I don't see how a health insurance salesman is useful when the whole thing is required by law and is purchased directly through the gubmit's portal.

    If I am in the business of selling cars, but every American is required by law to buy essentially the same car ("oh do you want that with no tires? OK, we'll knock $400 off the price"), what use is the salesman?
    Never underestimate the power of stupid people in large groups.

    -George Carlin

    Comment


      #3
      Originally posted by TexasHusker View Post
      I think a lot of this is a moot point for folks: As I understand it currently, Obamacare is the law. You don't have alternatives. It is mandated. And what you save in out-of-pocket costs, you pay for in extra premiums.

      I don't see how a health insurance salesman is useful when the whole thing is required by law and is purchased directly through the gubmit's portal.
      I know how you feel about the ACA but this simply isn't true. You have many alternatives. At my practice, we worked with an insurance broker and every year at renewal time he would come in with proposals from a dozen different companies and plans and we would go over the numbers and coverage options and decide which plan each of us would take that year.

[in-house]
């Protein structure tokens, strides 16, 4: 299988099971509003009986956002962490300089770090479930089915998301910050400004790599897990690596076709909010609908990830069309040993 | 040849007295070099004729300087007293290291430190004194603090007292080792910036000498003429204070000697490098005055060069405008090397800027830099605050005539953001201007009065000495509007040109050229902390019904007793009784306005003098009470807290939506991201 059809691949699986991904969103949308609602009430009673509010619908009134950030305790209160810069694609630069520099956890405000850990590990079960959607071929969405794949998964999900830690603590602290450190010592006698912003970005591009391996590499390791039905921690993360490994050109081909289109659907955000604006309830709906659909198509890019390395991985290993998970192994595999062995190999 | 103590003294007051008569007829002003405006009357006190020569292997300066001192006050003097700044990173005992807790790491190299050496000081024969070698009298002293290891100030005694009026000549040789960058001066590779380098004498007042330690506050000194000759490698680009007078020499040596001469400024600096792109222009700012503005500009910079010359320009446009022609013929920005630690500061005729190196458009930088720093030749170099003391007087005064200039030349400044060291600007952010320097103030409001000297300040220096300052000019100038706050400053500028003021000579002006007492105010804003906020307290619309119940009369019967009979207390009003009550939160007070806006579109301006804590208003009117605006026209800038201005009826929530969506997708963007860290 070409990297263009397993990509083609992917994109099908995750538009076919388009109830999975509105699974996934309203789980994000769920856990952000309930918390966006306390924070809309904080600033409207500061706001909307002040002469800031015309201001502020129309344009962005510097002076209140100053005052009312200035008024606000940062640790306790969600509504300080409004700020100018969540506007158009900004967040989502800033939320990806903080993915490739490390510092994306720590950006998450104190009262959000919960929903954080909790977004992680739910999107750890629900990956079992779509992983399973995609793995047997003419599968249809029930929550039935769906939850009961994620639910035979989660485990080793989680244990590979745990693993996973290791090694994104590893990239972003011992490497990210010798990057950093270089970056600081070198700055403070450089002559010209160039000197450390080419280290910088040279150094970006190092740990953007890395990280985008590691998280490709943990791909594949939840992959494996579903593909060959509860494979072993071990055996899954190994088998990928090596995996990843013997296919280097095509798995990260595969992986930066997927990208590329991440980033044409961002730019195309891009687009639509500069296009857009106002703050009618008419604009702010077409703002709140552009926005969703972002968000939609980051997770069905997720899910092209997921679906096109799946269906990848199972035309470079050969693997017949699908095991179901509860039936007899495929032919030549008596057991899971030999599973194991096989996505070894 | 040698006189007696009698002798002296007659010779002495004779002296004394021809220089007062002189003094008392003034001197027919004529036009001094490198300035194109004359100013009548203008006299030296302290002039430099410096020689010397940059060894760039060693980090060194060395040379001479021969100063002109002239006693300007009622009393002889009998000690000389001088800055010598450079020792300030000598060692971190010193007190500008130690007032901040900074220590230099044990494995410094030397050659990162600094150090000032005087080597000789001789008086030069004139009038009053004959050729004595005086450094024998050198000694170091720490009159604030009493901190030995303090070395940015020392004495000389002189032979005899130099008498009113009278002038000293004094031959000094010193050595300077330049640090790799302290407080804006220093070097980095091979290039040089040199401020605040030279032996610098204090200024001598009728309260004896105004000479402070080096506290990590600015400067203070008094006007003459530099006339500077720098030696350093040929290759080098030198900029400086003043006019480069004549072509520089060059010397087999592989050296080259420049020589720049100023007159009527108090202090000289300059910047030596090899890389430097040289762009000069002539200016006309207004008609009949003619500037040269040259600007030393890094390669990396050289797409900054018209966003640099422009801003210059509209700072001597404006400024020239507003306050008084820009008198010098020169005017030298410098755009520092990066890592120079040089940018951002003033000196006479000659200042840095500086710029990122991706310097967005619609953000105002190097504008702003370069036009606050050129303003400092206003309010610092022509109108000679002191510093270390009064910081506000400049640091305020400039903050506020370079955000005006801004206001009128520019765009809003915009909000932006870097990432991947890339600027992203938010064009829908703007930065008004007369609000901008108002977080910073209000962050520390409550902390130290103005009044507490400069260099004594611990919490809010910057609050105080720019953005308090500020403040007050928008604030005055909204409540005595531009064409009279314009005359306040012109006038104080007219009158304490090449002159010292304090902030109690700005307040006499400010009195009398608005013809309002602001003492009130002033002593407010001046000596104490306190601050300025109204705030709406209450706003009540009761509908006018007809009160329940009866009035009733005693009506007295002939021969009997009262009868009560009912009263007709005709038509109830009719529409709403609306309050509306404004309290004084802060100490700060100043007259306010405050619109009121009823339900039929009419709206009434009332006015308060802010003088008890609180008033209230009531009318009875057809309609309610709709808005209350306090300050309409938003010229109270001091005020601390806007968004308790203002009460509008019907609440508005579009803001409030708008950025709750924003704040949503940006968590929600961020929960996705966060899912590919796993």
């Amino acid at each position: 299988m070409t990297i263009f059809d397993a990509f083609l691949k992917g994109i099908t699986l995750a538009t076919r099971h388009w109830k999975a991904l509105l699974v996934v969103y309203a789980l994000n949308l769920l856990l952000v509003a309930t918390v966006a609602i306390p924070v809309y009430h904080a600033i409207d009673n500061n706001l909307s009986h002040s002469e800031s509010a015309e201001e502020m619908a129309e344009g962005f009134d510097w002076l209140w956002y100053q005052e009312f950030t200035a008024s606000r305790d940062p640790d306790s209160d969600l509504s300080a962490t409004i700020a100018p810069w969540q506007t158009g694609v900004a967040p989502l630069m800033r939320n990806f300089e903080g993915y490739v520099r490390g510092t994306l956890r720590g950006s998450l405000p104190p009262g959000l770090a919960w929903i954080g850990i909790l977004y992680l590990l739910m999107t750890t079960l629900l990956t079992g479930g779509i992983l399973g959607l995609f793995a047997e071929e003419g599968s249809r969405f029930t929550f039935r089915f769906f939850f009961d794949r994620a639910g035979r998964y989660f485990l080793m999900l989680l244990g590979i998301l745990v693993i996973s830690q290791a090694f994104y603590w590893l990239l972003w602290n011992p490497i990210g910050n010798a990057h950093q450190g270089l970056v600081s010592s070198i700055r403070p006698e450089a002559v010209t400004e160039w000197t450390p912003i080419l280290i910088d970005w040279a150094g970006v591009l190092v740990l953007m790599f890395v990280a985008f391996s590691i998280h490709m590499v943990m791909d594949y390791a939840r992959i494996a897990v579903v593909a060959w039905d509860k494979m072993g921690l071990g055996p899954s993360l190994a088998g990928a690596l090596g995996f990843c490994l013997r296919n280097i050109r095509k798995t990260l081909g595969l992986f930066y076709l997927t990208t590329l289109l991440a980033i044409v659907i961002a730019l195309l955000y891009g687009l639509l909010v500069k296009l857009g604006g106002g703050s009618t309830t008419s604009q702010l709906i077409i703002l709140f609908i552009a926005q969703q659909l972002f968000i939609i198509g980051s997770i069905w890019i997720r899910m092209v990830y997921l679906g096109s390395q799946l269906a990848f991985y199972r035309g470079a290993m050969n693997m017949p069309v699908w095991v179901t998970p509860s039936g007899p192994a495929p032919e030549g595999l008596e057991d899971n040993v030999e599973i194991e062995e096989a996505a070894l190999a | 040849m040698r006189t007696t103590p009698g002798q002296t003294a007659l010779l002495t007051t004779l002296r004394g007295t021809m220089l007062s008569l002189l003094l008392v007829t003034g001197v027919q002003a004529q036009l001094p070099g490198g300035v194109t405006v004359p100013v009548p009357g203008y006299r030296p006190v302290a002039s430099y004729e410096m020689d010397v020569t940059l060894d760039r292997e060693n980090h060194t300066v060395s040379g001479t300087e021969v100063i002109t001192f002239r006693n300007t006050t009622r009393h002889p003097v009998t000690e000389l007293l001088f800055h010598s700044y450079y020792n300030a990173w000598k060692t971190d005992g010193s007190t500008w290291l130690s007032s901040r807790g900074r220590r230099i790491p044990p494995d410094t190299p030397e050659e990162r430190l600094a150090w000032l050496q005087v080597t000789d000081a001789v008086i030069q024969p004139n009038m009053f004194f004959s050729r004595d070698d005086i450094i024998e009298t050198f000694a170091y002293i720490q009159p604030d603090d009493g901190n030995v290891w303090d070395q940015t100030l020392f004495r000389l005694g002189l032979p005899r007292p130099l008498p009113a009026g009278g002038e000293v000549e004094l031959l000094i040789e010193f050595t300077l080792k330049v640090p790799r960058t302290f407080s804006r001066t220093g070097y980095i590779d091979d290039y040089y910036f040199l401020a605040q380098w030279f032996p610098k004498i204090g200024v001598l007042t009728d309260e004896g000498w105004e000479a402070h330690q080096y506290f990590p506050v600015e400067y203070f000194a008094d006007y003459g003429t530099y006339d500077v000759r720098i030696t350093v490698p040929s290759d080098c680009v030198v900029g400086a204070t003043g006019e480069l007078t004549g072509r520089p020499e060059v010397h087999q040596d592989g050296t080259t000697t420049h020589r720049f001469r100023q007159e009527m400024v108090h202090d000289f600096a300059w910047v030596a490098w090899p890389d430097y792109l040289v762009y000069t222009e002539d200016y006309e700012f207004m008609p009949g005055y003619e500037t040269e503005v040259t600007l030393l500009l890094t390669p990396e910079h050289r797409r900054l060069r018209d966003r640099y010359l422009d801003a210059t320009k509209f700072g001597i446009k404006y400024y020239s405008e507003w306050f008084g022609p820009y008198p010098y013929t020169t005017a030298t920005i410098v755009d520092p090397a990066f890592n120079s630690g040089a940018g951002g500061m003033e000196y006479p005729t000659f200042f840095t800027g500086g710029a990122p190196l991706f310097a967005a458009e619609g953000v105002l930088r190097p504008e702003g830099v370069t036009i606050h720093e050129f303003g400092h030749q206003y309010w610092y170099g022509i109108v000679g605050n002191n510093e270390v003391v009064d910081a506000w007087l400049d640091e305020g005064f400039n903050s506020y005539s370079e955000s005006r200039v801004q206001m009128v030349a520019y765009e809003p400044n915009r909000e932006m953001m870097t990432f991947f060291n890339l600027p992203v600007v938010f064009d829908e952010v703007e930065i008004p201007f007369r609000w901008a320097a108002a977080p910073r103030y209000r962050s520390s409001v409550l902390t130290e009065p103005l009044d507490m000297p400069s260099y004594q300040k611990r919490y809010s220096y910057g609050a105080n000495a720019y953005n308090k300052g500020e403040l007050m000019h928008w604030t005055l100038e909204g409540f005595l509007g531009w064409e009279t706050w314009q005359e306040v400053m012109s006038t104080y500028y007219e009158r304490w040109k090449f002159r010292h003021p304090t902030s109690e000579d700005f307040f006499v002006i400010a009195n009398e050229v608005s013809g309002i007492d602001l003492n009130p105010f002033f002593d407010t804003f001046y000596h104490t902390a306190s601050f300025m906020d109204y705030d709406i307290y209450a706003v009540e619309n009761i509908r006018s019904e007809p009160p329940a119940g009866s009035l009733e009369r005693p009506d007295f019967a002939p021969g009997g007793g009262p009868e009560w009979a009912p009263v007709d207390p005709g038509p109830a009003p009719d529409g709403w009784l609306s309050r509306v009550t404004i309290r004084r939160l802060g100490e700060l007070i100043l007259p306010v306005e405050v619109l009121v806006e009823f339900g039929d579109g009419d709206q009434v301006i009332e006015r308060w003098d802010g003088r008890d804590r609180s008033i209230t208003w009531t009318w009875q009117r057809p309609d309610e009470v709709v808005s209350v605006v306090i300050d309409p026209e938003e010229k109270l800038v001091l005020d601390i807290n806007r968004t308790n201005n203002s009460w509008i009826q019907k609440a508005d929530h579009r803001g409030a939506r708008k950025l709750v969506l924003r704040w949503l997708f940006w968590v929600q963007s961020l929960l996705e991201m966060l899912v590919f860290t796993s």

Even at my current job, there are several options for me to choose from. It's not as wide open as when we were buying our own coverage but it's also far, far cheaper so I'm okay with that.
      Steve

      * Despite the high cost of living, it remains very popular.
      * Why should I pay for my daughter's education when she already knows everything?
      * There are no shortcuts to anywhere worth going.

      Comment


        #4
        Also, to OP's point, most people simply don't understand their coverage. When they are deciding what plan to buy, they tend to focus on the wrong thing: the premium. What they should be focusing on is the details of the coverage. Obviously the premium matters but sometimes the more expensive plan will actually cost you a lot less over the course of the year because it covers things the cheaper plan doesn't.
        Steve

        * Despite the high cost of living, it remains very popular.
        * Why should I pay for my daughter's education when she already knows everything?
        * There are no shortcuts to anywhere worth going.

        Comment


          #5